i Cryptic Crossword 3226 Phi

June 10, 2021

Well, not only do we have Phi on a Thursday rather than the more customary Saturday, but also it seems an unresolved mystery. Various solvers back in the day had a stab at spotting the theme (should there even be one), but it appears to be a matter still unresolved. Now, I don’t take much of an interest in such things, but I imagine this may bother one or two regulars. 😉 My best guess is that the central blocked out squares are somehow significant, but I could also of course be horribly wrong.

An enjoyable puzzle nevertheless – on the tricky side for Phi I thought, that is unless you managed to solve the longer entries quicker than I did. As it was I laboured for a while over them, clocking up a time in total a little over par for the i. I also failed miserably to parse 14ac and 20ac, but all is explained over on the other side. Other points of interest would be the small number of clues, and a typo at 21ac which did mislead me for a while. No obscurities in the final grid, any difficulty coming from the wordplay alone, which is the way I like them, so a big thumbs up here.

COD? I’ll go with 6d – “Element of weather, one interrupting American leisure and work (8)”.

To January 2017 for the answers and parsing of the clues:

https://www.fifteensquared.net/2017/01/06/independent-9433-by-phi/

12 Responses to “i Cryptic Crossword 3226 Phi”

  1. Saboteur said

    I too was convinced there must be a theme: strange grid with a hole in the middle, all those perimeter lights uncrossed, and a small number of clues. And it’s a Phi. The setter’s response on 225 to our very own Cornick suggests that there is one. Despite my aversion to spending more than a nanosecond in searching for Phi-themes, my interest was piqued sufficiently by the grid to look for one – but to no avail.

    Otherwise, a very enjoyable solve, with lots to get one’s teeth into. I did like MIDDLE-AGE SPREAD; took me a while to work that one out, despite the visual reminder I carry around with me.

    • Cornick said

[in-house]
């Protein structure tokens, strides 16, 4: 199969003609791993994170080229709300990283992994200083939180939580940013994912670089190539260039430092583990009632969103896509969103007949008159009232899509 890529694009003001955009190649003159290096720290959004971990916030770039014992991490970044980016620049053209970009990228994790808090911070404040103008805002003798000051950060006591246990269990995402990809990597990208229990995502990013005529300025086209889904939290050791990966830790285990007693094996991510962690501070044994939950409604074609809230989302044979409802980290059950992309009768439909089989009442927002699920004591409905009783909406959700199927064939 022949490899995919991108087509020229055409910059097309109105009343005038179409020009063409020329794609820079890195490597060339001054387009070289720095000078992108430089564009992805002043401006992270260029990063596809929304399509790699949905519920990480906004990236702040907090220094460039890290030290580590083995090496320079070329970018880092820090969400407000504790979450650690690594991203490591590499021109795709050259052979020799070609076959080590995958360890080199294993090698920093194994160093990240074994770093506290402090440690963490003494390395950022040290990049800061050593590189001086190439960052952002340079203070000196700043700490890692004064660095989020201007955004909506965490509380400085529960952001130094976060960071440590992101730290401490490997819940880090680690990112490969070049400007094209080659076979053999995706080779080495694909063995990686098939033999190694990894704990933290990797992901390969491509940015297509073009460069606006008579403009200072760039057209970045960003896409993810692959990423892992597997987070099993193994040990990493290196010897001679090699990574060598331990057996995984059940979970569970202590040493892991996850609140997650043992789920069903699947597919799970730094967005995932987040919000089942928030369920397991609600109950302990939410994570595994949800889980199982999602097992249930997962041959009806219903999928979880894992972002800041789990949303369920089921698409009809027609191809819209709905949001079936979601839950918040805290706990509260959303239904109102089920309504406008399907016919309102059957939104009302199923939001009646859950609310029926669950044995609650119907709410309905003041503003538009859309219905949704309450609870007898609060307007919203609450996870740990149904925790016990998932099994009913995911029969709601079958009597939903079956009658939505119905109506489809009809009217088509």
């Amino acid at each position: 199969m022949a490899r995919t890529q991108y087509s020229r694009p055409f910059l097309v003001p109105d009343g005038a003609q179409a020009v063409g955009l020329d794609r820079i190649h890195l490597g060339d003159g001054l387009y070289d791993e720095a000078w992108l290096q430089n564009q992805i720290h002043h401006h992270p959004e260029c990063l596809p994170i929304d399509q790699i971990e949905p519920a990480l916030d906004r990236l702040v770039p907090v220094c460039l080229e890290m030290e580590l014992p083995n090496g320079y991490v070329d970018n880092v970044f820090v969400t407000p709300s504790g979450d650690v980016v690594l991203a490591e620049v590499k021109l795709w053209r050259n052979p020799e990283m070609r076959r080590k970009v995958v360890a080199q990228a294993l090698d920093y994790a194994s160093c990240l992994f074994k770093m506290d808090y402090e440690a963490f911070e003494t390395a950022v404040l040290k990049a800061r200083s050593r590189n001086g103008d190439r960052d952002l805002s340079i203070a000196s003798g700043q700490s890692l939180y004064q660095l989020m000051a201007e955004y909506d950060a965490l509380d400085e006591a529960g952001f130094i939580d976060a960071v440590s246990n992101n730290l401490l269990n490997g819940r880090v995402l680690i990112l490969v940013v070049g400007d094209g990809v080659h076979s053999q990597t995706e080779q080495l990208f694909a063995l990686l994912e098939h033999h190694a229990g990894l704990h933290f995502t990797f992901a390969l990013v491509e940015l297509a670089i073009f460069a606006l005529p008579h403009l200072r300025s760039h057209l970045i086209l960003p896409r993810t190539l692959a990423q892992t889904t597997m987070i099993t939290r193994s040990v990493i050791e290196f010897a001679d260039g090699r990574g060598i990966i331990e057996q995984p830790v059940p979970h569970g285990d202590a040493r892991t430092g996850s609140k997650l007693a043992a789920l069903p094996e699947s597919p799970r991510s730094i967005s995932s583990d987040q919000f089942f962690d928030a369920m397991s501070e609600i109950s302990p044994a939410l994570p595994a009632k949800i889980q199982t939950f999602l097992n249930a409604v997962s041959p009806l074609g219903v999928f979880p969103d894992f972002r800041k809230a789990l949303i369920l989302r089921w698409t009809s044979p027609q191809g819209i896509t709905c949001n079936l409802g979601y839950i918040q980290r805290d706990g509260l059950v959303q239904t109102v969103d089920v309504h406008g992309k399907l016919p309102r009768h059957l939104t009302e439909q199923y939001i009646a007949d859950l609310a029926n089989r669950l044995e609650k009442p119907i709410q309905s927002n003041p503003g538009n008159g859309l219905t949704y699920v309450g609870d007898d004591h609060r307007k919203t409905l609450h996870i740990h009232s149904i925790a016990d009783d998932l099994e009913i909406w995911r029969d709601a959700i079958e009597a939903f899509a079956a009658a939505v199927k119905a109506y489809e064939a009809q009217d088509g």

Well I still think I’m right about the inspiration for the puzzle being it’s having only 22 clues. Witness his comments on his recent puzzle with 24. 4 years ago I said ‘it’s hard to imagine a grid with fewer clues’, to which Phi replied ‘Oh no it isn’t’. I think he was referring to my assertion, rather than my guess about the puzzle’s ‘theme’.
      He’s right of course, one could easily imagine the empty grid with just 14 lights, but filling it with real words would be impossible.
      Btw, some of the clues were Phi at his very best, I thought – MIDDLE-AGE SPREAD and RAINDROP among them.

      • Saboteur said

        I see what you mean. I hadn’t thought of his response as meaning that. 14 entries of 16 letters sounds like a challenge…

  2. batarde said

    I unequivocally enjoyed this one, and have no wish to spoil things by playing the theme game. One would imagine that getting the six 15-letter lights into a grid uncontaminated by oddities would be enough of a gimmick for most setters … but it’s unlikely to have satisfied Phi. Anyway, nice well-balanced puzzle with plenty of variety and no annoying boggy bits.

  3. Brock said

    Both 10a and 11a are theatrical farces (by Ben Travers and Roger Hall respectively). There’s also a theatrical reference at 5d. Could Phi’s comment of “Oh no it isn’t” refer to the phrase commonly cried out at pantomimes?

    • Cornick said

      Hi Brock. I think you’re right. Two-and-a-half entries would never ordinarily constitute a theme, but I could well believe Phi has lists of 15-letter entries, and with the grid pattern more-or-less decided upon to give the 22 entries (a world record for a 15×15?), the two plays might well have been the first ones in.

  4. Willow said

    No idea about the theme – if any – but the central square was striking. An excellent puzzle – many thanks. I realised there was a typo in CLERICAL, as did many others, but it is interesting how the solver’s mind works in these instances. My only (trivial) quibble was the use of the word AND in a clue which included wordplay resulting in R AND R.

  5. Veronica said

    Enjoyable solve, though I didn’t finish. My geography is worse than Jon’s 😊, and I didn’t get CHAMONIX. I did look up “chamonil”!

    I decided either a typo in 21 across, or that several men are called Eric! Worked well enough for me.

    Some lovely clues. I’m another lover of RAINDROP. I also liked CUCKOO IN THE NEST, MIDDLE AGE SPREAD (ah moment when finally parsed), CAPILLARY ACTION and EGGNOG.

  6. dtw42 said

    I got no further than 1/3 of the way through this by the end of the day and then gave up. Just couldn’t do it.

  7. allan_c said

    The only thing I can think of as a theme, apart from my comment back in 2017, is that all the long answers have a double letter in them, as another commenter suggested back in 2017.
    Pity the original typo wasn’t corrected for the reprint.

Leave a Reply

Fill in your details below or click an icon to log in:

WordPress.com Logo

You are commenting using your WordPress.com account. Log Out /  Change )

Google photo

You are commenting using your Google account. Log Out /  Change )

Twitter picture

You are commenting using your Twitter account. Log Out /  Change )

Facebook photo

You are commenting using your Facebook account. Log Out /  Change )

Connecting to %s

This site uses Akismet to reduce spam. Learn how your comment data is processed.

%d bloggers like this: